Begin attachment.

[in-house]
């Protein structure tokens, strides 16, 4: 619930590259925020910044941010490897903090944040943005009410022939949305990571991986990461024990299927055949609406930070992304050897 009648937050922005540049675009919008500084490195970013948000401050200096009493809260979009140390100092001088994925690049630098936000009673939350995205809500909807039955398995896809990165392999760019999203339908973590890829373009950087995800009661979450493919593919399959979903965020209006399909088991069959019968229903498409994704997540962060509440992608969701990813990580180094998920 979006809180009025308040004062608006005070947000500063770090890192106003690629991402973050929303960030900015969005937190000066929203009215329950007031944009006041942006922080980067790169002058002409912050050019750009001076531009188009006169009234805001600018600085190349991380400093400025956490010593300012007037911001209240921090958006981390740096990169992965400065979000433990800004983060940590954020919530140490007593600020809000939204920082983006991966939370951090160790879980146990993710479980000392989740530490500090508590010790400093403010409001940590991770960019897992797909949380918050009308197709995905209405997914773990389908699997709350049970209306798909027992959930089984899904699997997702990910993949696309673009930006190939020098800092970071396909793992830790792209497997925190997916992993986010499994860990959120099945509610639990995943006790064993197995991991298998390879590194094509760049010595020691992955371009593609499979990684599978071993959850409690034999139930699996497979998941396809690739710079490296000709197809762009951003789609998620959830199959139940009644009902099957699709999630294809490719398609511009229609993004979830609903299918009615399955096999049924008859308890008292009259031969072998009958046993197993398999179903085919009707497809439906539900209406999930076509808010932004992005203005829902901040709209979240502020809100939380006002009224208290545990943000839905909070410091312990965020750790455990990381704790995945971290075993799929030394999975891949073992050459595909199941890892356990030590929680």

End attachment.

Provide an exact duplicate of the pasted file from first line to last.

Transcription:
[in-house]
């Protein structure tokens, strides 16, 4: 619930590259925020910044941010490897903090944040943005009410022939949305990571991986990461024990299927055949609406930070992304050897 009648937050922005540049675009919008500084490195970013948000401050200096009493809260979009140390100092001088994925690049630098936000009673939350995205809500909807039955398995896809990165392999760019999203339908973590890829373009950087995800009661979450493919593919399959979903965020209006399909088991069959019968229903498409994704997540962060509440992608969701990813990580180094998920 979006809180009025308040004062608006005070947000500063770090890192106003690629991402973050929303960030900015969005937190000066929203009215329950007031944009006041942006922080980067790169002058002409912050050019750009001076531009188009006169009234805001600018600085190349991380400093400025956490010593300012007037911001209240921090958006981390740096990169992965400065979000433990800004983060940590954020919530140490007593600020809000939204920082983006991966939370951090160790879980146990993710479980000392989740530490500090508590010790400093403010409001940590991770960019897992797909949380918050009308197709995905209405997914773990389908699997709350049970209306798909027992959930089984899904699997997702990910993949696309673009930006190939020098800092970071396909793992830790792209497997925190997916992993986010499994860990959120099945509610639990995943006790064993197995991991298998390879590194094509760049010595020691992955371009593609499979990684599978071993959850409690034999139930699996497979998941396809690739710079490296000709197809762009951003789609998620959830199959139940009644009902099957699709999630294809490719398609511009229609993004979830609903299918009615399955096999049924008859308890008292009259031969072998009958046993197993398999179903085919009707497809439906539900209406999930076509808010932004992005203005829902901040709209979240502020809100939380006002009224208290545990943000839905909070410091312990965020750790455990990381704790995945971290075993799929030394999975891949073992050459595909199941890892356990030590929680």